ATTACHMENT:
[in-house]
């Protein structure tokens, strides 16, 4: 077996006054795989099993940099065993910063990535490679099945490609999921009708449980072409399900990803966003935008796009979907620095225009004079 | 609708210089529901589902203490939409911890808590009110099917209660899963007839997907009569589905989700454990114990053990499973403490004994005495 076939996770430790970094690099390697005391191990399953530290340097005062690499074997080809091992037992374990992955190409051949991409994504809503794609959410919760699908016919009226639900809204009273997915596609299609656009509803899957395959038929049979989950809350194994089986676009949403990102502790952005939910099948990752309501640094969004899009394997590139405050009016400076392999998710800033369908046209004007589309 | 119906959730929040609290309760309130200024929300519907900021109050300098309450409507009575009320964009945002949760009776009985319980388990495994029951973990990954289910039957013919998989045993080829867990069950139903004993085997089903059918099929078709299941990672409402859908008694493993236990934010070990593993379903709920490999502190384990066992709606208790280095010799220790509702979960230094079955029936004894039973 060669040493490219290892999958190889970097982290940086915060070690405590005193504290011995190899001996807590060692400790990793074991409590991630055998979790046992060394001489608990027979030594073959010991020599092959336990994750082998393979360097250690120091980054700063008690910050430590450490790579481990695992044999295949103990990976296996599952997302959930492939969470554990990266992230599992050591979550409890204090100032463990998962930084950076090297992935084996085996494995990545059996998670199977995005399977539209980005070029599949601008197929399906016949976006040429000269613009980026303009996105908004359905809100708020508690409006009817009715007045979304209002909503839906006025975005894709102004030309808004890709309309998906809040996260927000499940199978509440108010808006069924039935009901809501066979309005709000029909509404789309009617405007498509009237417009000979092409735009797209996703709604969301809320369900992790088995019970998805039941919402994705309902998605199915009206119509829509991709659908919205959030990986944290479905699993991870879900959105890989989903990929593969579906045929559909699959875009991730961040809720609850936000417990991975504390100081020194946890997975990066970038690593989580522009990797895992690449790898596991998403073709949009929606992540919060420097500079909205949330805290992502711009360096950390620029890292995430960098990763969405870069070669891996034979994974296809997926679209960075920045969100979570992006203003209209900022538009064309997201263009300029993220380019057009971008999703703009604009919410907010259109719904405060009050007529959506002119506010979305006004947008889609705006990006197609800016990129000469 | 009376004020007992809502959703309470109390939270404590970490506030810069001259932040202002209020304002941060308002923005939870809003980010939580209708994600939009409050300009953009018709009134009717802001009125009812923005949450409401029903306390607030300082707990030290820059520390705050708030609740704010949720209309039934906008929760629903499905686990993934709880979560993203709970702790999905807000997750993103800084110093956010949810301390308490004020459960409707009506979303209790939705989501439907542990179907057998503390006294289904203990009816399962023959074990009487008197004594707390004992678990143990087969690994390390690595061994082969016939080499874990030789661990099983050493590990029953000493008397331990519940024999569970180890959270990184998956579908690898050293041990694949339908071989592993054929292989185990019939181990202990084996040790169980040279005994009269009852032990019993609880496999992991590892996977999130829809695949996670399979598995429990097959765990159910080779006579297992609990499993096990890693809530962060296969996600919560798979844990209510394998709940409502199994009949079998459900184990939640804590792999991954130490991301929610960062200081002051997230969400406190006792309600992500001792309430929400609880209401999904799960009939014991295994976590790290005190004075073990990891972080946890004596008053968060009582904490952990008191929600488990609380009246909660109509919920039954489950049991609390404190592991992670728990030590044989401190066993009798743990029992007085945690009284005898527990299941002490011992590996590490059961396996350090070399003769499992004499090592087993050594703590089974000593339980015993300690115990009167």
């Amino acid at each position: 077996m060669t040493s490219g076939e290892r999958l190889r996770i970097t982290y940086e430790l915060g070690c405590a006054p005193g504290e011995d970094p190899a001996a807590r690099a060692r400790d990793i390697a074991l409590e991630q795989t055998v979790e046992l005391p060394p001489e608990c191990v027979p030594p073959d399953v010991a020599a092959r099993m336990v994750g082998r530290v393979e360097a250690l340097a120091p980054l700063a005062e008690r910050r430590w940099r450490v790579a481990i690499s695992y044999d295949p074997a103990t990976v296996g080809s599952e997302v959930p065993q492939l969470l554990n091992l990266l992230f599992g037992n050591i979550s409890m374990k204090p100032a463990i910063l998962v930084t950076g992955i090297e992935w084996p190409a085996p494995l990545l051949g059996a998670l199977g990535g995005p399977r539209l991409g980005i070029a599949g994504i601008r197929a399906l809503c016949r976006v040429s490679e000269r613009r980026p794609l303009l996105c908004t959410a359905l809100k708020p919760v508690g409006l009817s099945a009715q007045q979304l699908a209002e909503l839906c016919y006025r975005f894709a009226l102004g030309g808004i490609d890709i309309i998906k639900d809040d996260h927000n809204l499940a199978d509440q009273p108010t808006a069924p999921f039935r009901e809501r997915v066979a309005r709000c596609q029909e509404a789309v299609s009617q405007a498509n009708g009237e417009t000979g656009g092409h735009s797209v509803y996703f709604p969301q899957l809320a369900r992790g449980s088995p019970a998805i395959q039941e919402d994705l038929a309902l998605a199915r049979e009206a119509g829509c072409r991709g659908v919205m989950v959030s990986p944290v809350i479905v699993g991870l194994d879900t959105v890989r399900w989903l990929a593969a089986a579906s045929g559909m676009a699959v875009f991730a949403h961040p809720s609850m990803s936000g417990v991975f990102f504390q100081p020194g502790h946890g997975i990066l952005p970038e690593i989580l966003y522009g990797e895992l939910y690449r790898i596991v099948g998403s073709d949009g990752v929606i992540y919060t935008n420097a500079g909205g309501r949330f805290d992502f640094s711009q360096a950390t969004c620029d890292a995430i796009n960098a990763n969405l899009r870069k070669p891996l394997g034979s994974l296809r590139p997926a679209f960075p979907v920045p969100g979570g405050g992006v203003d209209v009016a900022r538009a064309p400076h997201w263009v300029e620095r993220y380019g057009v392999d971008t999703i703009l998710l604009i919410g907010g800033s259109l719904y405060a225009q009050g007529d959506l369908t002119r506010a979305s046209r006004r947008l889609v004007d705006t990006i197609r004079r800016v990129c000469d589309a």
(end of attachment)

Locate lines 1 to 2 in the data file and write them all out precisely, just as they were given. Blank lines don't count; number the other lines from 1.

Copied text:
[in-house]
């Protein structure tokens, strides 16, 4: 077996006054795989099993940099065993910063990535490679099945490609999921009708449980072409399900990803966003935008796009979907620095225009004079 | 609708210089529901589902203490939409911890808590009110099917209660899963007839997907009569589905989700454990114990053990499973403490004994005495 076939996770430790970094690099390697005391191990399953530290340097005062690499074997080809091992037992374990992955190409051949991409994504809503794609959410919760699908016919009226639900809204009273997915596609299609656009509803899957395959038929049979989950809350194994089986676009949403990102502790952005939910099948990752309501640094969004899009394997590139405050009016400076392999998710800033369908046209004007589309 | 119906959730929040609290309760309130200024929300519907900021109050300098309450409507009575009320964009945002949760009776009985319980388990495994029951973990990954289910039957013919998989045993080829867990069950139903004993085997089903059918099929078709299941990672409402859908008694493993236990934010070990593993379903709920490999502190384990066992709606208790280095010799220790509702979960230094079955029936004894039973 060669040493490219290892999958190889970097982290940086915060070690405590005193504290011995190899001996807590060692400790990793074991409590991630055998979790046992060394001489608990027979030594073959010991020599092959336990994750082998393979360097250690120091980054700063008690910050430590450490790579481990695992044999295949103990990976296996599952997302959930492939969470554990990266992230599992050591979550409890204090100032463990998962930084950076090297992935084996085996494995990545059996998670199977995005399977539209980005070029599949601008197929399906016949976006040429000269613009980026303009996105908004359905809100708020508690409006009817009715007045979304209002909503839906006025975005894709102004030309808004890709309309998906809040996260927000499940199978509440108010808006069924039935009901809501066979309005709000029909509404789309009617405007498509009237417009000979092409735009797209996703709604969301809320369900992790088995019970998805039941919402994705309902998605199915009206119509829509991709659908919205959030990986944290479905699993991870879900959105890989989903990929593969579906045929559909699959875009991730961040809720609850936000417990991975504390100081020194946890997975990066970038690593989580522009990797895992690449790898596991998403073709949009929606992540919060420097500079909205949330805290992502711009360096950390620029890292995430960098990763969405870069070669891996034979994974296809997926679209960075920045969100979570992006203003209209900022538009064309997201263009300029993220380019057009971008999703703009604009919410907010259109719904405060009050007529959506002119506010979305006004947008889609705006990006197609800016990129000469 | 009376004020007992809502959703309470109390939270404590970490506030810069001259932040202002209020304002941060308002923005939870809003980010939580209708994600939009409050300009953009018709009134009717802001009125009812923005949450409401029903306390607030300082707990030290820059520390705050708030609740704010949720209309039934906008929760629903499905686990993934709880979560993203709970702790999905807000997750993103800084110093956010949810301390308490004020459960409707009506979303209790939705989501439907542990179907057998503390006294289904203990009816399962023959074990009487008197004594707390004992678990143990087969690994390390690595061994082969016939080499874990030789661990099983050493590990029953000493008397331990519940024999569970180890959270990184998956579908690898050293041990694949339908071989592993054929292989185990019939181990202990084996040790169980040279005994009269009852032990019993609880496999992991590892996977999130829809695949996670399979598995429990097959765990159910080779006579297992609990499993096990890693809530962060296969996600919560798979844990209510394998709940409502199994009949079998459900184990939640804590792999991954130490991301929610960062200081002051997230969400406190006792309600992500001792309430929400609880209401999904799960009939014991295994976590790290005190004075073990990891972080946890004596008053968060009582904490952990008191929600488990609380009246909660109509919920039954489950049991609390404190592991992670728990030590044989401190066993009798743990029992007085945690009284005898527990299941002490011992590996590490059961396996350090070399003769499992004499090592087993050594703590089974000593339980015993300690115990009167």